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AIG Bonuses: What about the Politicians?

If Senators had not received so much money from AIG for campaign donations. Would they have received a bailout?
EXAMPLE: 66% of AIG's campaign Donations when to the Democratic Party.

Democratic Senator Chris Dodd was AIG’s largest single recipient of campaign donations during the 2008 election cycle with $103,100, according to

YET, Dodd is ALSO on of the key responsible lawmakers for retrieving the bonuses?

How can we expect the Government to hold these Corporations Accountable when Politicians have received funds from Corps like AIG?

Answer Question

Asked by grlygrlz2 at 10:35 AM on Mar. 18, 2009 in Politics & Current Events

Level 39 (106,530 Credits)
Answers (55)
  • **went**

    Answer by grlygrlz2 at 10:35 AM on Mar. 18, 2009

  • AIG wasn't the only one to get the bailout, they were all did. The campaign money may make certain senators "look away" when these places are doing some things that are wrong. But the bailout money was available to all banks, not just AIG so their donations had nothing to do with it. With the government being run by mostly democrats right now, they probably won't be held 100% accountable. There are a lot of checks and balances but there are ALWAYS loopholes or people letting things just slip by. It's not right but there will never be any form of political system that is 100% fair to everyone.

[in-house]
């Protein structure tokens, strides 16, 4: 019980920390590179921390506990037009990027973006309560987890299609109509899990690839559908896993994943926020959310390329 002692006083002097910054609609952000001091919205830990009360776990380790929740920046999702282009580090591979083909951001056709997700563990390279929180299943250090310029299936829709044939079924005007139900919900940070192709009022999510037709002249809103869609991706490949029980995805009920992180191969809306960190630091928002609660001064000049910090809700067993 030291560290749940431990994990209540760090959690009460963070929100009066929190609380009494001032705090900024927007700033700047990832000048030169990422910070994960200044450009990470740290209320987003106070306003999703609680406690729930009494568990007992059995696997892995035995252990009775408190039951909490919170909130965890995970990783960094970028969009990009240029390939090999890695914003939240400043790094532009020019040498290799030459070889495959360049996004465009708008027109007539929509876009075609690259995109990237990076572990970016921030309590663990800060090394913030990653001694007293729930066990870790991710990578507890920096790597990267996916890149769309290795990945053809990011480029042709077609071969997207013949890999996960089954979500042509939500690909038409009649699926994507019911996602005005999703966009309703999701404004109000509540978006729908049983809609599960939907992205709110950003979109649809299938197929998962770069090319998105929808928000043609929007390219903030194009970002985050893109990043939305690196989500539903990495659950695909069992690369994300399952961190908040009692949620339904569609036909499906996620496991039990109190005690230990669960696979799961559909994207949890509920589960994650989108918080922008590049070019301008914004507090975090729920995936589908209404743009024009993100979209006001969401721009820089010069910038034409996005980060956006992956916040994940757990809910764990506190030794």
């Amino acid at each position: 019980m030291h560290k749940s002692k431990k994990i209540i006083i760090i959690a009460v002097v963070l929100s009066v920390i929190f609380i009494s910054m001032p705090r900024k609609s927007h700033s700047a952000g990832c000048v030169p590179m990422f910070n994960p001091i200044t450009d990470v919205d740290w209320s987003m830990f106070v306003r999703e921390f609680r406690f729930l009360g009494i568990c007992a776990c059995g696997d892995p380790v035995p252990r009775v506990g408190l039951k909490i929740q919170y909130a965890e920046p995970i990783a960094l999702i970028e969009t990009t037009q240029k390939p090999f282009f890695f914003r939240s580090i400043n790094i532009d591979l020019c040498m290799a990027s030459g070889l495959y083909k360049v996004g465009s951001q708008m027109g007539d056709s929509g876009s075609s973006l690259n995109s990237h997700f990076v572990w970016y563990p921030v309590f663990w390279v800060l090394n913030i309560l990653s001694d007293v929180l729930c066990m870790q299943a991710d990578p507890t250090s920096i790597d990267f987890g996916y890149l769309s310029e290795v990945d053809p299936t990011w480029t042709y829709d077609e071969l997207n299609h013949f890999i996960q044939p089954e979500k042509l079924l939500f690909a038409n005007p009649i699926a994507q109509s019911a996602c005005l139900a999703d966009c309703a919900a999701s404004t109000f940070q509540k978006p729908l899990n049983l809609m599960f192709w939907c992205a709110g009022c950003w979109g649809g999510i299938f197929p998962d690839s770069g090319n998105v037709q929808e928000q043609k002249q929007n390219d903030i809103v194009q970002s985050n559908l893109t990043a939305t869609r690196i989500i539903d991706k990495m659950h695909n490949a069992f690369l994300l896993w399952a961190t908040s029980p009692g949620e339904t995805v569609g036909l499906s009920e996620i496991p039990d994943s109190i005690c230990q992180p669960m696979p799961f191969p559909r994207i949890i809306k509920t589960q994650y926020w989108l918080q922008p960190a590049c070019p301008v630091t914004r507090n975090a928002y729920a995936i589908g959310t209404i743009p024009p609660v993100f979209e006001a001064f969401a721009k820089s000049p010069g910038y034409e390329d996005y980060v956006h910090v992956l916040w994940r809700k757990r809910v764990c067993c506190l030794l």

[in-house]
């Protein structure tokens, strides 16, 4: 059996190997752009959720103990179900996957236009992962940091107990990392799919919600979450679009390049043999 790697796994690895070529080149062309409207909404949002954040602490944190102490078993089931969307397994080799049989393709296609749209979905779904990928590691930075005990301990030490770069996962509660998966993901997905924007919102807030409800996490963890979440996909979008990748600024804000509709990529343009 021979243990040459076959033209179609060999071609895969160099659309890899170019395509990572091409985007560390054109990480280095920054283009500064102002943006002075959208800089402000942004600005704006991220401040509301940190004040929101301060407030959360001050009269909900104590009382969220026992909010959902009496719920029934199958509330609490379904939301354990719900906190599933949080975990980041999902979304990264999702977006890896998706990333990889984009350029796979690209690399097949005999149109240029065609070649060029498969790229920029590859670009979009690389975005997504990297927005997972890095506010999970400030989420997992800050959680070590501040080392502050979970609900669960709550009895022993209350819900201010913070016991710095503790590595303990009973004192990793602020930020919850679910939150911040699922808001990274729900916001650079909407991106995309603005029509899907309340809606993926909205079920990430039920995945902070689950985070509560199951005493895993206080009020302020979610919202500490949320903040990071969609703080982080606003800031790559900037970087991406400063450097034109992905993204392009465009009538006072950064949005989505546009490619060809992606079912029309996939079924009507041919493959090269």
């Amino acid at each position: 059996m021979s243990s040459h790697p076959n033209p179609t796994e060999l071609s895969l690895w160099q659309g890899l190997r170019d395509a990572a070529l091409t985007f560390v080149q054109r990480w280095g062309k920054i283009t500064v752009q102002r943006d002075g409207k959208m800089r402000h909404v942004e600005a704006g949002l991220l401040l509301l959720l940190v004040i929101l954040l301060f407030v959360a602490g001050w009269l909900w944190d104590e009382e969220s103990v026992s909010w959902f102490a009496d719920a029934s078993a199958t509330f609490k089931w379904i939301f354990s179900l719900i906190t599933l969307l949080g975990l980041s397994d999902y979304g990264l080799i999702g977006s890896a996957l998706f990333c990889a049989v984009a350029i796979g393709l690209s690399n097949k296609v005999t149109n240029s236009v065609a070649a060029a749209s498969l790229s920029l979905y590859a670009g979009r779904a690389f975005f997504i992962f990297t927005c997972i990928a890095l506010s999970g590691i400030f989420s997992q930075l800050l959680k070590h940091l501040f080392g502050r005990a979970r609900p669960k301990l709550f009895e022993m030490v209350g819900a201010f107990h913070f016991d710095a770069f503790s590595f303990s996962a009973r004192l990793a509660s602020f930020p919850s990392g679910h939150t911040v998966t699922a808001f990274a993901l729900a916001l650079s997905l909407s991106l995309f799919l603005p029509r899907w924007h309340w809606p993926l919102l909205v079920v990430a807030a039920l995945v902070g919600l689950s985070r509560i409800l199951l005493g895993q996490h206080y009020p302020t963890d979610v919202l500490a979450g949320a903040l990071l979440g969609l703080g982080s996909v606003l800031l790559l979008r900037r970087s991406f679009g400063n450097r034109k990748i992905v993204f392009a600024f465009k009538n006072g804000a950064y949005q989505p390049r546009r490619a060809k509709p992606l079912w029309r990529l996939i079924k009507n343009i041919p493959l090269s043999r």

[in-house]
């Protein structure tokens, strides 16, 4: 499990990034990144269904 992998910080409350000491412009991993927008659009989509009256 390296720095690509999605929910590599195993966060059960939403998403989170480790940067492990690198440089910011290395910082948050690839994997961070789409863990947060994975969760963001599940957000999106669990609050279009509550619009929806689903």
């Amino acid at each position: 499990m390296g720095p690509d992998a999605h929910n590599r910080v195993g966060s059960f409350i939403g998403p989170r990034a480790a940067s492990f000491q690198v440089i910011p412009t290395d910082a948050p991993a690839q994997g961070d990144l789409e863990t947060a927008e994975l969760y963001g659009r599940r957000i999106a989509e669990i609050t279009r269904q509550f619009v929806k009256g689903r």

Answer by DDry at 10:40 AM on Mar. 18, 2009

  • Very well said DDry. Let me ask you this: How can we put Dodd in a key role in investigating and retrieving bonuses when he ACCEPTED money in the past from AIG? Isn't that a conflict of Interest?        Do you think if enough people made a stink in Washington about it, we could bring about reform? Maybe find politicians who HAVE NOT received donations from ind. companies who rec bailout $ and put them in charge of oversight? There has to be a way to get more accountability and more oversight. I feel strong;y that if enough people called Washington and made a fuss about things like this, we could bring about REAL CHANGE.